Bast has appeared as a minor, but influential, character in two of Neil Gaiman's works, The Sandman and American Gods. In Sandman, Bast appears as a friend and confident of Dream; and in American Gods appears at times as a cat living with other Egyptian gods Thoth and Anubis, who now survive as small-town morticians, throughout the story providing the protagonist Shadow with comfort and protection such as using her powers among other cats to keep an eye on him

She is also the central figure in the comic by Marvel Comics titled Bast. She often appears in a central role, such as in the three-issue limited series called The Sandman Presents: Bast written by Caitlin Kiernan, or in the mythological novel Per-Bast: A Tale of Cats in Ancient Egypt where she is a predominant goddess; she also appears as an antagonist in the Korean manhwa Faeries' Landing, where she speaks in a drawl reminiscent of a Southern belle.

Bast often appears in literature as the goddess of cats, either directly appearing as such or being mentioned in passing. Some such instances include references in Garfield: His 9 Lives, and in the online comic Two Lumps, which is about two cats; the cat character Ebenezer refers to the goddess with exclamations such as "great Bast" and "for Bast's sake".

An incarnation of Bast in the form of Iau, "The Queen", appears in Diane Duane's novel The Book of Night with Moon; a cat-headed deity called Bast appears in Terry Pratchett's novel Pyramids, part of the Discworld series, as a male God of Things Left On the Doorstep or Half-digested Under the Bed; and in The Catswold Portal by Shirley Rousseau Murphy Bast is presented as the mother of a species called Catswold, humans who can turn into cats.

Passing references are also frequent, as in John Gould's collection of short stories Kilter: 55 fictions where, in the last short story "new stoRy", the narrator's cat is named Bastet. In the book The Cat who Came for Christmas by Cleveland Amery, Amery considers Bast as a name for his cat but decides against it, as Bast was a female goddess and the cat is male.

Bast also appears in the Nikopol Trilogy from comics and movie director Enrik Bilal.


Another area of popular culture which Bast appears in often is film and television. Often portrayed as the Ancient Egyptian goddess herself in character form, she appeared in the animated series Mummies Alive! as the patron deity of Nefer-Tina, even appearing and transforming the aforementioned woman into a cat-like being in the episode "Paws."; and in the 2004 movie Immortel (Ad Vitam), Bastet, along with Anubis, waits in the floating pyramid for the seven days while Horus tries to produce offspring. She also appeared as a Goa'uld System Lord in the television series Stargate SG-1, and is a major character in the new Sakura Taisen OVA series Sakura Taisen: New York, as an anime catgirl with bat wings.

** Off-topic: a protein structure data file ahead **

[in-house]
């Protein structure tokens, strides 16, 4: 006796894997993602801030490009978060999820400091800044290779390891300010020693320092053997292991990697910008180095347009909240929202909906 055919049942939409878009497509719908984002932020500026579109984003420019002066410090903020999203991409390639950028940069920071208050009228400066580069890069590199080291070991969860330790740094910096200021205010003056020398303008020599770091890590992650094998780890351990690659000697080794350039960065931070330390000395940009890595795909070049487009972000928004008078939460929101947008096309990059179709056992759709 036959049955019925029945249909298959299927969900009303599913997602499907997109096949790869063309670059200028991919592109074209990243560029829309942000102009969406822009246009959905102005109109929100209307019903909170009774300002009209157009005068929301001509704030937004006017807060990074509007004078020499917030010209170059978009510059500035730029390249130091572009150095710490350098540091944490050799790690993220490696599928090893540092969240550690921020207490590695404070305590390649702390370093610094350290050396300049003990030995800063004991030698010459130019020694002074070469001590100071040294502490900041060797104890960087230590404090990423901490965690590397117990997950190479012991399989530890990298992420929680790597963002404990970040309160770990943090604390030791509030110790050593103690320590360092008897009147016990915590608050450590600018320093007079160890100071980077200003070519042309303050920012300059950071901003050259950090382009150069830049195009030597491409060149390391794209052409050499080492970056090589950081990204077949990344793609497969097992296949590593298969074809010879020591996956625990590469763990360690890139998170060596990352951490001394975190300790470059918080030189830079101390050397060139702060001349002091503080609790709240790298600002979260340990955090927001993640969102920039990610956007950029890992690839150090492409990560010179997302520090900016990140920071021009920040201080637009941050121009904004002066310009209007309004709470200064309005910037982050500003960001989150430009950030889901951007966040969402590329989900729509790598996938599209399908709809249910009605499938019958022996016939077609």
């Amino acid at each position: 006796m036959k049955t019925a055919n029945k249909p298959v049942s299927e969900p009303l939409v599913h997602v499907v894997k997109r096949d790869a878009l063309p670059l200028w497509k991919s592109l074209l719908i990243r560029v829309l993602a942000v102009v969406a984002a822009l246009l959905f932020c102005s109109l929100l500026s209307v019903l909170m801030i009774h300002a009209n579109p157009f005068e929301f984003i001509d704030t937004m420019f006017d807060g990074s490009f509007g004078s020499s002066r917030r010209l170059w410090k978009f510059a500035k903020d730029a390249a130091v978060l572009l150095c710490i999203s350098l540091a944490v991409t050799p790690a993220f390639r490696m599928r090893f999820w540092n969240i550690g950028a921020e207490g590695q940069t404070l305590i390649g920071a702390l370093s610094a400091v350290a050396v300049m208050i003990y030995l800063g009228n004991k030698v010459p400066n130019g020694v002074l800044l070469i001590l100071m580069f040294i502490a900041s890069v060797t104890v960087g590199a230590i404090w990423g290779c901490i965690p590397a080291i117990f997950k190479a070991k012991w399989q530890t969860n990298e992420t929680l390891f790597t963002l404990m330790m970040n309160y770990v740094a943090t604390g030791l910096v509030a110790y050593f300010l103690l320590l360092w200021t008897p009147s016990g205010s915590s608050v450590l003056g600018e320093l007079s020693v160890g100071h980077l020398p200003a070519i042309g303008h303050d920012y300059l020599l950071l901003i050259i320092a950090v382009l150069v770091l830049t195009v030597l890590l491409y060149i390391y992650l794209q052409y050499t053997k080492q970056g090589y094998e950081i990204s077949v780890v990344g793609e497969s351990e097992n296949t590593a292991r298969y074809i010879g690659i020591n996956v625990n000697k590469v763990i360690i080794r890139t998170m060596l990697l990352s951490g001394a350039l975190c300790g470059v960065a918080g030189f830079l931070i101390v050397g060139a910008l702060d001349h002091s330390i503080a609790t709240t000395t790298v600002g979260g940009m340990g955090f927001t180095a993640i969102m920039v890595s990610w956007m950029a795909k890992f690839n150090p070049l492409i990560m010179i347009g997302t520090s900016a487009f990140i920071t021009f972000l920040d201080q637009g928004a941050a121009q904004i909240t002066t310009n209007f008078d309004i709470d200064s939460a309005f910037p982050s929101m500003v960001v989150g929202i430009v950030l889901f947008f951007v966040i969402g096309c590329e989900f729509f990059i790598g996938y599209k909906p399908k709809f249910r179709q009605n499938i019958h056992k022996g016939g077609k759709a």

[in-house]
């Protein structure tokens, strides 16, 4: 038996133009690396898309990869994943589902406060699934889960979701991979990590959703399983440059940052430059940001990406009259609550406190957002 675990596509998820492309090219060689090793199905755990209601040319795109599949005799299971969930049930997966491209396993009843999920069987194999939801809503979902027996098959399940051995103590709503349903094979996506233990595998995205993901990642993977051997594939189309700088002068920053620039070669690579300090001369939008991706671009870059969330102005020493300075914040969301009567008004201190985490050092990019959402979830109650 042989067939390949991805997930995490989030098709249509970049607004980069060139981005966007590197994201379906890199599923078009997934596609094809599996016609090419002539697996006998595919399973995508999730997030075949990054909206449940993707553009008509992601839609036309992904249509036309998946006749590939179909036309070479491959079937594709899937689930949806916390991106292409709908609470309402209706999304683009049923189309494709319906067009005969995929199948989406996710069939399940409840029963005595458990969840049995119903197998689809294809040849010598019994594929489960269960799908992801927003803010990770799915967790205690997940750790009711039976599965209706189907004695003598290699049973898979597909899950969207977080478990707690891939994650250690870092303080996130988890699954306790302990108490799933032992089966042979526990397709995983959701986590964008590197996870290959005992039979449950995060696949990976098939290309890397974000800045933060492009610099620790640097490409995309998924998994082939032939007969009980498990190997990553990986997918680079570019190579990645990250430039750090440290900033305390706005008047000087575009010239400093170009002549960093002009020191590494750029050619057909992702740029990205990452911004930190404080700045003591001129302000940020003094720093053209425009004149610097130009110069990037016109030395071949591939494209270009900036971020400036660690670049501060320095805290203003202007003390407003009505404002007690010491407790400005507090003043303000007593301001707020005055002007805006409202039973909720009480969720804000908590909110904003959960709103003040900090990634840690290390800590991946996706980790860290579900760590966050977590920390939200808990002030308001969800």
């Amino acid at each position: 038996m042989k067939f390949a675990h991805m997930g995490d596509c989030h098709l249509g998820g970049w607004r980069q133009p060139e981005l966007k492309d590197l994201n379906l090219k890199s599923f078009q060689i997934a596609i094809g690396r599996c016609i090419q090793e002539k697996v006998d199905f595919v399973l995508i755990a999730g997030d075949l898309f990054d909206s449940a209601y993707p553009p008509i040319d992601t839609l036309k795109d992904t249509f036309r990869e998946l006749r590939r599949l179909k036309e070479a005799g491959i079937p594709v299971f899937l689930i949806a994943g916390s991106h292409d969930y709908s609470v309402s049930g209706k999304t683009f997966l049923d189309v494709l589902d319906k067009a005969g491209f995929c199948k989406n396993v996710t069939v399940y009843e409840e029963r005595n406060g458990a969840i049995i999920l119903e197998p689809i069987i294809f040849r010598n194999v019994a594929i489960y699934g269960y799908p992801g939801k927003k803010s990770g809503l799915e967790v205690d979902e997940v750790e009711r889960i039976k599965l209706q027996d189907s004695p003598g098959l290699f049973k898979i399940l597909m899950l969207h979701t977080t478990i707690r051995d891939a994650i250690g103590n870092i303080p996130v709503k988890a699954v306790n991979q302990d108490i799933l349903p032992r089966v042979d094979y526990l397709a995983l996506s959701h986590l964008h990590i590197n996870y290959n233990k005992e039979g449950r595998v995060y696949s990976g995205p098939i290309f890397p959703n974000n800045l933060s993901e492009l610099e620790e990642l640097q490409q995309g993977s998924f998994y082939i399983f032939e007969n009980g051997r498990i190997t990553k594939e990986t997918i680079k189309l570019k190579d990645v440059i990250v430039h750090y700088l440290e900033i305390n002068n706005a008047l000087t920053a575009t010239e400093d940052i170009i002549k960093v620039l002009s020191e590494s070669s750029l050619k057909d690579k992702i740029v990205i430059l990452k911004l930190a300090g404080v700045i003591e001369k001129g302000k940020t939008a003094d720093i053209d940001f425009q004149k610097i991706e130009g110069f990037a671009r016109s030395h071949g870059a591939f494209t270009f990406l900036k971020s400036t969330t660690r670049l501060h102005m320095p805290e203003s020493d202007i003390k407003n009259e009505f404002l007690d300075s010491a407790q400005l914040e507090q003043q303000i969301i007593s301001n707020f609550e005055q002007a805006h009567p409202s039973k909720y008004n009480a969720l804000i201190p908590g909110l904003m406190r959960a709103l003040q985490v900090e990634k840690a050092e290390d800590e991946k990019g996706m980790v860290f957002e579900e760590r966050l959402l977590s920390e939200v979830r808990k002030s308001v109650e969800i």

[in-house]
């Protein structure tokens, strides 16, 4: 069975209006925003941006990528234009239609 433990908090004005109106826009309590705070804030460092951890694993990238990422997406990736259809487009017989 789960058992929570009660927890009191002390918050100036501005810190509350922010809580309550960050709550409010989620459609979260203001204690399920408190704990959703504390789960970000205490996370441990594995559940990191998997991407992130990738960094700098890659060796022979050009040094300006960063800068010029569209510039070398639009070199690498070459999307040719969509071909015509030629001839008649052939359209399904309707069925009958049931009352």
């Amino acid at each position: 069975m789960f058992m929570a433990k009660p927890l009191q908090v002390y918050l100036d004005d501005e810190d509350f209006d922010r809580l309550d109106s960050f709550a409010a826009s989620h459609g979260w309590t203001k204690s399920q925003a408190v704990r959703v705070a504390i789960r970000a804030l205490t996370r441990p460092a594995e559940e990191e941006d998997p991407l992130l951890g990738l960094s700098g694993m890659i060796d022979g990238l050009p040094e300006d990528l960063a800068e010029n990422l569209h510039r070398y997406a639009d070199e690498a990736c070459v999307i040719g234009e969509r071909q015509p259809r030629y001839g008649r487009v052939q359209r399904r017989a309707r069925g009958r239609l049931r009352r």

The myths and legends surrounding Bast are also featured often as plot lines. In "The Stackhouse Filibuster" episode of The West Wing, where Bast, her history, and a curse from breaking an ancient statue of her likeness features in a subplot; in one episode of the television show Early Edition, a statue of Bastet brings vengeance on thieves who steal the statue's emerald eyes, and the mysterious cat who brings a newspaper from the future is linked with the feline deity; and in the pilot episode of the television show Dark Angel, a major plot element revolves around the main character Max (who has feline DNA) stealing a statue of the goddess Bast.

General references to the goddess in various forms abound, including in Disney's movie The Three Lives of Thomasina, where the eponymous cat 'dies' during the movie and imagines herself going to cat heaven, presided over by a great statue of the cat goddess. In the 2004 movie Catwoman, the title character's supernatural powers are linked to the goddess Bast, and in the Troma Entertainment film Teen-Age Catgirls in Heat Bast is a central figure in the plot, often portrayed as a bust; the Aladdin series had a character based on Bastet who was a recurring villain. The third story arc of the manga series JoJo's Bizarre Adventure features a woman named Mariah, who possesses a Stand named Bast that can magnetize people and attract metal from long distances.


Bast also appears, or mythology regarding her features in, different forms of games. In the role-playing game universe World of Darkness, the Bastet are werecats, one of many shapeshifting breeds, and in RPG Disgaea: Hour of Darkness, Bastet is the highest level form of the kit-kat monster class. She often appears in other areas of pop culture, such as the representation of Bast on the clothing line The Baby Phat Cat by Kimora Lee Simmons (Baby Phat clothing line maker), the record label named Bastet owned by Arthur Magazine, or the Apollo asteroid 4257 Ubasti named after Bastet.